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Car bomb hits near U.S. base in Afghanistan

Story highlights

  • The blast occurs after a minibus stops at the gate for a security check
  • The Taliban claim responsibility for the blast
  • Camp Chapman has been targeted in the past

A car bomber hit outside a U.S. base in eastern Afghanistan on Wednesday, killing three people and leaving civilians injured, authorities said.

The blast killed a security guard and two truck drivers delivering supplies, according to Abdul Qayoom Baqizoy, the provincial police chief.

Six civilians suffered injuries, he said.

The Taliban claimed responsibility for the attack, which occurred after a minibus stopped at the gate for a security check.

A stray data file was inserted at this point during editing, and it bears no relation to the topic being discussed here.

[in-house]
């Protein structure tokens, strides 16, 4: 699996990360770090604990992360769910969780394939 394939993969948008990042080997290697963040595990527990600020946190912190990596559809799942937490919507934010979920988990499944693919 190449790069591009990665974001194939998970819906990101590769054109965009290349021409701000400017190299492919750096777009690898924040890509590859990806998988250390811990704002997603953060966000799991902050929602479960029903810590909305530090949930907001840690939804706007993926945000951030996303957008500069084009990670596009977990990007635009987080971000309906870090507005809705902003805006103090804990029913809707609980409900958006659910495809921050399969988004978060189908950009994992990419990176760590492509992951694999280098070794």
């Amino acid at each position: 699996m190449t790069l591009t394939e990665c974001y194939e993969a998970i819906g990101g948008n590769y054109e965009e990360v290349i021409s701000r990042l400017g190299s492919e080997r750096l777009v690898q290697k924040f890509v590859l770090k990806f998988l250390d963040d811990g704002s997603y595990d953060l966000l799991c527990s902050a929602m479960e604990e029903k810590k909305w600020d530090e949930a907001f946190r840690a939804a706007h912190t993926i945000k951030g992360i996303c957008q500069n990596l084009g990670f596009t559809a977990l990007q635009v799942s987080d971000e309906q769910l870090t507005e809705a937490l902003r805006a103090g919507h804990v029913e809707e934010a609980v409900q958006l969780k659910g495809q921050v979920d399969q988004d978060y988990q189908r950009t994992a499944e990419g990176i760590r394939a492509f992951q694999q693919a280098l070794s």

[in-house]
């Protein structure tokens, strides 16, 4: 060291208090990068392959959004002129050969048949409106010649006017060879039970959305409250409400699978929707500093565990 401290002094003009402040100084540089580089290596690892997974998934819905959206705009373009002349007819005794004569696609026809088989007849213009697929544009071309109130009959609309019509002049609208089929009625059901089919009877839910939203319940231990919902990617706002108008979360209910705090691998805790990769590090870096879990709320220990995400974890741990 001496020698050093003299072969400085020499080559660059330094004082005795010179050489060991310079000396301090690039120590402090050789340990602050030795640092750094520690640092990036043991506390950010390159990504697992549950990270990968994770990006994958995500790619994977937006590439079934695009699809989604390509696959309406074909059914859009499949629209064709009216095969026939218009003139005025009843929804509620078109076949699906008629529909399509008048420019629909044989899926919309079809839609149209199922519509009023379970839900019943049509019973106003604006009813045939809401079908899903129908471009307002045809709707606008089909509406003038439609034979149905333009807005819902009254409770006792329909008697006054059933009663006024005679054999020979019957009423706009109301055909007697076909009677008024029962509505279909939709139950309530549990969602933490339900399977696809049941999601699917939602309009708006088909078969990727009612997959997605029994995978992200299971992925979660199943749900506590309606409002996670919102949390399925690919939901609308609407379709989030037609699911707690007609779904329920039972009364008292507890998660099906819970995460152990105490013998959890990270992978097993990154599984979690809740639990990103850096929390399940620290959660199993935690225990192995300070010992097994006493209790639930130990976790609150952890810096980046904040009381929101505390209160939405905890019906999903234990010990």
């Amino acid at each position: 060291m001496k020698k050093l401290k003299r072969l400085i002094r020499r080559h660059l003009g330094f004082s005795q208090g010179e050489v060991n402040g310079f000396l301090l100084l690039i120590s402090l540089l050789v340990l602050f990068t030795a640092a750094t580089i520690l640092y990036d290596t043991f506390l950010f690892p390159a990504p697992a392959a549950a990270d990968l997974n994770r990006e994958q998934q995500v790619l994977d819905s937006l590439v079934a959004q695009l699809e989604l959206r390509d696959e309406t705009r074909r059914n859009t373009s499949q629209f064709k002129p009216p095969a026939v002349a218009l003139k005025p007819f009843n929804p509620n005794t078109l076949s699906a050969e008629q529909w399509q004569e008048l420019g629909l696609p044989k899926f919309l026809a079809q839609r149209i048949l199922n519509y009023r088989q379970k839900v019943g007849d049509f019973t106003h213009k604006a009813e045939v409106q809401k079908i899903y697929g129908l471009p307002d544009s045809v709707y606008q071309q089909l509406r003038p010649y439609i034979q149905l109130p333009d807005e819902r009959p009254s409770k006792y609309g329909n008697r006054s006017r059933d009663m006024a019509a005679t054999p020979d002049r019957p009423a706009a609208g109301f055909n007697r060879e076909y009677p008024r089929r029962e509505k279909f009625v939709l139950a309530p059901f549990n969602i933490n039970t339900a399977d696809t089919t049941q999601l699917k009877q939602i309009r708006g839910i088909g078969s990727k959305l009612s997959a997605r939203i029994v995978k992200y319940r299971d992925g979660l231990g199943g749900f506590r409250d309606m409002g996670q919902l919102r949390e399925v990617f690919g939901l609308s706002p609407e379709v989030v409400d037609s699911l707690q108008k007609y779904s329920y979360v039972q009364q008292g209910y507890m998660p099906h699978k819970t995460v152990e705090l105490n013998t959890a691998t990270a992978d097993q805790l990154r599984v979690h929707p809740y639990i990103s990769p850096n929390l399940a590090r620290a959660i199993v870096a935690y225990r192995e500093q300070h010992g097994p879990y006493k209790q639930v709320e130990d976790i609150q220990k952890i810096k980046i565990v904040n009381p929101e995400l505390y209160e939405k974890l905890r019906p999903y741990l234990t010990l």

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In an e-mail, a spokesman for the terror group said the attack was conducted "when American soldiers were busy searching their Afghan servants" at the gate of the base.

Camp Chapman is in Khost city, the capital of a province by the same name. It has been targeted by attacks in the past, notably one that killed seven CIA contractors and a Jordanian intelligence official in 2009.

The International Security Assistance Force said a car bomb exploded outside the gates. It said there are reports of civilian casualties, but information is still coming in.

The base has been secured, the international alliance said.

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